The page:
provisions of BCP 78 and BCP 79.

   Internet-Drafts are working documents of the Internet Engineering
   Task Force (IETF).  Note that other groups may also distribute
   working documents as Internet-Drafts.  The list of current Internet-
   Drafts is at http://datatracker.ietf.org/drafts/current/.

   Internet-Drafts are draft documents valid for a maximum of six months
   and may be updated, replaced, or obsoleted by other documents at any
   time.  It is inappropriate to use Internet-Drafts as reference
   material or to cite them other than as "work in progress."

   This Internet-Draft will expire on April 25, 2014.

Copyright Notice





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   Copyright (c) 2013 IETF Trust and the persons identified as the
   document authors.  All rights reserved.

   This document is subject to BCP 78 and the IETF Trust's Legal
   Provisions Relating to IETF Documents
   (http://trustee.ietf.org/license-info) in effect on the date of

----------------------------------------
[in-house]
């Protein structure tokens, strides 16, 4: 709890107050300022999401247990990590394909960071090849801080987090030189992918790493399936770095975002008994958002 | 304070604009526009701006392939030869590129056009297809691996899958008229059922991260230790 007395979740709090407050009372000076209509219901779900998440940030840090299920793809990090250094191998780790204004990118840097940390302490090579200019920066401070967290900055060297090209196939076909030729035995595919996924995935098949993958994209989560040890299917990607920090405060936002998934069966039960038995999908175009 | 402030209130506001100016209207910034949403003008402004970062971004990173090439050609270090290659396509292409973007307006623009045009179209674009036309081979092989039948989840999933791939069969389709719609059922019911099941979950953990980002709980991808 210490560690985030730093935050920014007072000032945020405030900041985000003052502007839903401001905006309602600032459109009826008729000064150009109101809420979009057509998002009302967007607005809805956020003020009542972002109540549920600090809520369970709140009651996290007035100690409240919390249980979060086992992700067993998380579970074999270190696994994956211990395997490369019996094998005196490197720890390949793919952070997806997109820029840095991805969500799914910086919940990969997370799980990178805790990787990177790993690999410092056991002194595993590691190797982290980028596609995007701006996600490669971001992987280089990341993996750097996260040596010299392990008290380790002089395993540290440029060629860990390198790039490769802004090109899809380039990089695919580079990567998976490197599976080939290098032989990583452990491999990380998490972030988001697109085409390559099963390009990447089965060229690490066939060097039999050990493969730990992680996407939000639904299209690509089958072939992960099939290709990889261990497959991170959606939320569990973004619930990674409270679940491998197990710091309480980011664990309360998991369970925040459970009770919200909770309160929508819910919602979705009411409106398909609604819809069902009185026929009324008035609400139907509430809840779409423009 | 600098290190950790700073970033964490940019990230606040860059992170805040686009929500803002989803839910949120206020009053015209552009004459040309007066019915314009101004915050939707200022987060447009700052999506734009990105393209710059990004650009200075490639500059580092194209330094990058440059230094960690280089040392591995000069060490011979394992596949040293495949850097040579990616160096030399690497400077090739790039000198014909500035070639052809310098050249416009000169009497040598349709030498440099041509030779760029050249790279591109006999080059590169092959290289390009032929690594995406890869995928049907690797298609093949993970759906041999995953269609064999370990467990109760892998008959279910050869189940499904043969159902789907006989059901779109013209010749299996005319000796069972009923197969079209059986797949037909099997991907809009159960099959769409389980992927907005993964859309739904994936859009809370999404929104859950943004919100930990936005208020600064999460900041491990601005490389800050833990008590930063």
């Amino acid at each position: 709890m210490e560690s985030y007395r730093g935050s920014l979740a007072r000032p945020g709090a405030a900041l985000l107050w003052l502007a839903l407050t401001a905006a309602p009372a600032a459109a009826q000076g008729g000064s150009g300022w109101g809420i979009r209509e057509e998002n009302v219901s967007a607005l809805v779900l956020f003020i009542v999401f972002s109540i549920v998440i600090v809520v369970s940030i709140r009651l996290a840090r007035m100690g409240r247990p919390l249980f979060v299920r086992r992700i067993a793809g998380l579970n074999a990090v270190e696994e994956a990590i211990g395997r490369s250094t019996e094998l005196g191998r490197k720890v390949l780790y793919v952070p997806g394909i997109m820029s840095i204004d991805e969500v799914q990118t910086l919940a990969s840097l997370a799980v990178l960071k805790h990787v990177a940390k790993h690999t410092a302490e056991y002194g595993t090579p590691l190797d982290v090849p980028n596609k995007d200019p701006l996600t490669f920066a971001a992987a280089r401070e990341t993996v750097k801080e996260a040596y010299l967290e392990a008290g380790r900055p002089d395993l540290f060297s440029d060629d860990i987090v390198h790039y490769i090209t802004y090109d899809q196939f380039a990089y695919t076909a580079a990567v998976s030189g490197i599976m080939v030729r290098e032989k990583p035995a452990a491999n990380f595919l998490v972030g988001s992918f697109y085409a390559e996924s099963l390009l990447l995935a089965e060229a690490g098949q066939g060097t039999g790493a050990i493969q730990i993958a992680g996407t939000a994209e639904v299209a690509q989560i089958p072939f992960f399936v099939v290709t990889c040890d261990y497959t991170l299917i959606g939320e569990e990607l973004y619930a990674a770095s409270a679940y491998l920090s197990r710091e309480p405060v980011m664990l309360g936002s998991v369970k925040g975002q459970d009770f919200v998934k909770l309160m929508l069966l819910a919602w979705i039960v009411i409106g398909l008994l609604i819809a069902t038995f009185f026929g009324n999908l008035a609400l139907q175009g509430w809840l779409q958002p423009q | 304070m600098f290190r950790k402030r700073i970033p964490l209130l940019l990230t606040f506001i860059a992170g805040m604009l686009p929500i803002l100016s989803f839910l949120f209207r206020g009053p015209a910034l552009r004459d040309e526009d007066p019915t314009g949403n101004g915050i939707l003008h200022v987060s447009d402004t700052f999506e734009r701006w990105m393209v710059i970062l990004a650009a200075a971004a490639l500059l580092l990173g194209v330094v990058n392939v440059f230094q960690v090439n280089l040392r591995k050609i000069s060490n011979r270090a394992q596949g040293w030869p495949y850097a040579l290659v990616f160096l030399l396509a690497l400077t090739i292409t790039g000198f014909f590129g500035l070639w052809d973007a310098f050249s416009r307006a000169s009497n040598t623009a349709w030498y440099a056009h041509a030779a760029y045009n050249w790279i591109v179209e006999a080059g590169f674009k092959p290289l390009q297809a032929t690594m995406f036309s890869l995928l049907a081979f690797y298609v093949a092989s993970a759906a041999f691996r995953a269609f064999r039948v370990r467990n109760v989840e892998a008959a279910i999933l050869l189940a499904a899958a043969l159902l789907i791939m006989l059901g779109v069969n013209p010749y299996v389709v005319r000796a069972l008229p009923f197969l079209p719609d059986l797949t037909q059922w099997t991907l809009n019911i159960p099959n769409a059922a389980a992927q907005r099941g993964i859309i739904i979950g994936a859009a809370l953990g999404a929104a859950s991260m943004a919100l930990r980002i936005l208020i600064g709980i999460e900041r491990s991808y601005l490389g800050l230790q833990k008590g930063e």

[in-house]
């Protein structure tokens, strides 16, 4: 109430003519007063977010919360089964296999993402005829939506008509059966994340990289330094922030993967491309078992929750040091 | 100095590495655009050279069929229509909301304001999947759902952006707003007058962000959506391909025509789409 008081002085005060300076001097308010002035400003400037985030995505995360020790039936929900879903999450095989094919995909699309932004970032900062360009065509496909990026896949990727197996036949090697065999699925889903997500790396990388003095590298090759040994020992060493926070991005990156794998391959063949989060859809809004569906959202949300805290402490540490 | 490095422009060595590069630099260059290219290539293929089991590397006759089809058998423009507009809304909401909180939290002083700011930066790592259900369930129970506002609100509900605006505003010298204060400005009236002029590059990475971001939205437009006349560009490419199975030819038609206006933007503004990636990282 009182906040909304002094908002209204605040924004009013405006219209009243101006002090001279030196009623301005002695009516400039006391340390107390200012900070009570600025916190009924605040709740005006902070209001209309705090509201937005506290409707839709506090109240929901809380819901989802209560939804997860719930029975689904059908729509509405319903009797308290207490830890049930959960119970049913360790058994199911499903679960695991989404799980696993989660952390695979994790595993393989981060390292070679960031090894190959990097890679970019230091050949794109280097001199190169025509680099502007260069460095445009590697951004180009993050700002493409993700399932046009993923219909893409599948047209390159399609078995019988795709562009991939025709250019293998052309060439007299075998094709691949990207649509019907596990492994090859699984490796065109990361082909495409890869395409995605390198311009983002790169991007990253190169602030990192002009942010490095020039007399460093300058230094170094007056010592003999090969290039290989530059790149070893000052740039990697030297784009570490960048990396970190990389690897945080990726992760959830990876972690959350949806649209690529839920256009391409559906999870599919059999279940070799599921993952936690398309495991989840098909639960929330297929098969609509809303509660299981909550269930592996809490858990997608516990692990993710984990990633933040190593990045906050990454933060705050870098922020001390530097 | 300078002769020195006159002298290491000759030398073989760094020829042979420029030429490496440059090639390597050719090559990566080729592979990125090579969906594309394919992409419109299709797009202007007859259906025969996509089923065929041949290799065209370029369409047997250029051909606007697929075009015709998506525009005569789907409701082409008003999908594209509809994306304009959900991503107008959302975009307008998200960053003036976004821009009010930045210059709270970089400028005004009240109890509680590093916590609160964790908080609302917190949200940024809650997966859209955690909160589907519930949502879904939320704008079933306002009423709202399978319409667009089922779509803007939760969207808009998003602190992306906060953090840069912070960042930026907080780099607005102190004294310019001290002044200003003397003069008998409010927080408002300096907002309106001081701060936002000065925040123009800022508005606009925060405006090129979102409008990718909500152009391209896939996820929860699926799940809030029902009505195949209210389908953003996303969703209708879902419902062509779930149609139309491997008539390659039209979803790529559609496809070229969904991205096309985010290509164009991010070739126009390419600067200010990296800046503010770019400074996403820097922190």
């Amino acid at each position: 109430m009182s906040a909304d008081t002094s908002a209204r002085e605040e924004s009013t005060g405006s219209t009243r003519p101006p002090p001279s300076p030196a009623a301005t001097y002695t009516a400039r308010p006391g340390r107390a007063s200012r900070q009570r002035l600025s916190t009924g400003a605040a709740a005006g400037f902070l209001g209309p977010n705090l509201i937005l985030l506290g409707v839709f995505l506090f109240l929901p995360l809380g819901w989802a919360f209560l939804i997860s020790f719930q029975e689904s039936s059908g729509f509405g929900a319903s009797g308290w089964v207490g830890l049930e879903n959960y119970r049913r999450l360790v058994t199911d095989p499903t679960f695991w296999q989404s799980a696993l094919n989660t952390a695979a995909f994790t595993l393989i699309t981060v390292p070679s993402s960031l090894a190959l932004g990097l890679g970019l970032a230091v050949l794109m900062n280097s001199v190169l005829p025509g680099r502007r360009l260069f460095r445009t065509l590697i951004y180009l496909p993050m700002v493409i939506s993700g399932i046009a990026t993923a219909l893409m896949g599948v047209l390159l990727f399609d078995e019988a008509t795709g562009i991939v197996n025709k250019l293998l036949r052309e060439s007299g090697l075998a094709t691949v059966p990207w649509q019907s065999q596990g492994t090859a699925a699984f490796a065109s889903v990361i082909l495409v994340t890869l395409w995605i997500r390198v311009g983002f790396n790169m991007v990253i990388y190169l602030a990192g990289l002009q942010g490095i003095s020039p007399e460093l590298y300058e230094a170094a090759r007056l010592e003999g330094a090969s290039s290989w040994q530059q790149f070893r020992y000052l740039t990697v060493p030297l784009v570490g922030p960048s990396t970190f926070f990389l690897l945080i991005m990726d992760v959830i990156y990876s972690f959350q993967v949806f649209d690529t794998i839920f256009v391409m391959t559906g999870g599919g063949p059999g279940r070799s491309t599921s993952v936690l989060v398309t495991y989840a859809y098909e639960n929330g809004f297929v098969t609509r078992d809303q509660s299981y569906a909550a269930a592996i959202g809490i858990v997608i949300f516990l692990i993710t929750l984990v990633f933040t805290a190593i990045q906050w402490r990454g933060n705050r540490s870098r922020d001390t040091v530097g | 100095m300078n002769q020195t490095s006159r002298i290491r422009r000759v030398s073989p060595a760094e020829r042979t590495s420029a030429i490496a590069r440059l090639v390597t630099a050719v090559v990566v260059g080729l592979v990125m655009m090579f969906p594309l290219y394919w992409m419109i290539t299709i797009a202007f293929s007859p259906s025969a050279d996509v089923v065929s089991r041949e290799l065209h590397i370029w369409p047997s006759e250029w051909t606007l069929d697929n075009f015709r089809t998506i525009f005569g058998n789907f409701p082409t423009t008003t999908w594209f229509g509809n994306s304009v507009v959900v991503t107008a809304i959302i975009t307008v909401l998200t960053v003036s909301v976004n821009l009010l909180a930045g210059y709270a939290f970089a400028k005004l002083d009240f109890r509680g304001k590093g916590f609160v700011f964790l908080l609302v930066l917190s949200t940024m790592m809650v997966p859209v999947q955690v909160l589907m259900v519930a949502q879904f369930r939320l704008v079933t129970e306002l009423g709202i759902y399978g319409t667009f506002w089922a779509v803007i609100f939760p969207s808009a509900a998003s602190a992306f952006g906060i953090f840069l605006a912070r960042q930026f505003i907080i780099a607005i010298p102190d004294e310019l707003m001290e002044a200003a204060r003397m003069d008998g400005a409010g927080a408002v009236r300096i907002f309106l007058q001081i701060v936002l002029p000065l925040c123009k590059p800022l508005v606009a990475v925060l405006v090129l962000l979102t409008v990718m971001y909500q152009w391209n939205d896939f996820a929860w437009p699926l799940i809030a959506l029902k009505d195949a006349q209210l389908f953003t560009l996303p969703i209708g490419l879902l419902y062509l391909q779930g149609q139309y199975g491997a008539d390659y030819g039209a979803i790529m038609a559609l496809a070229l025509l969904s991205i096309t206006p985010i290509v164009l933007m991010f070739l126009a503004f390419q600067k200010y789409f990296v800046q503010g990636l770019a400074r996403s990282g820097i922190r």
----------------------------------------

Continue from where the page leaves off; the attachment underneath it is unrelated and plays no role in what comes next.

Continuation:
publication of this document.  Please review these documents
   carefully, as they describe your rights and restrictions with respect
   to this document.  Code Components extracted from this document must
   include Simplified BSD License text as described in Section 4.e of
   the Trust Legal Provisions and are provided without warranty as
   described in the Simplified BSD License.

Table of Contents

   1.  Introduction  . . . . . . . . . . . . . . . . . . . . . . . .   3
   2.  Definitions . . . . . . . . . . . . . . . . . . . . . . . . .   3
     2.1.  Terminology . . . . . . . . . . . . . . . . . . . . . . .   3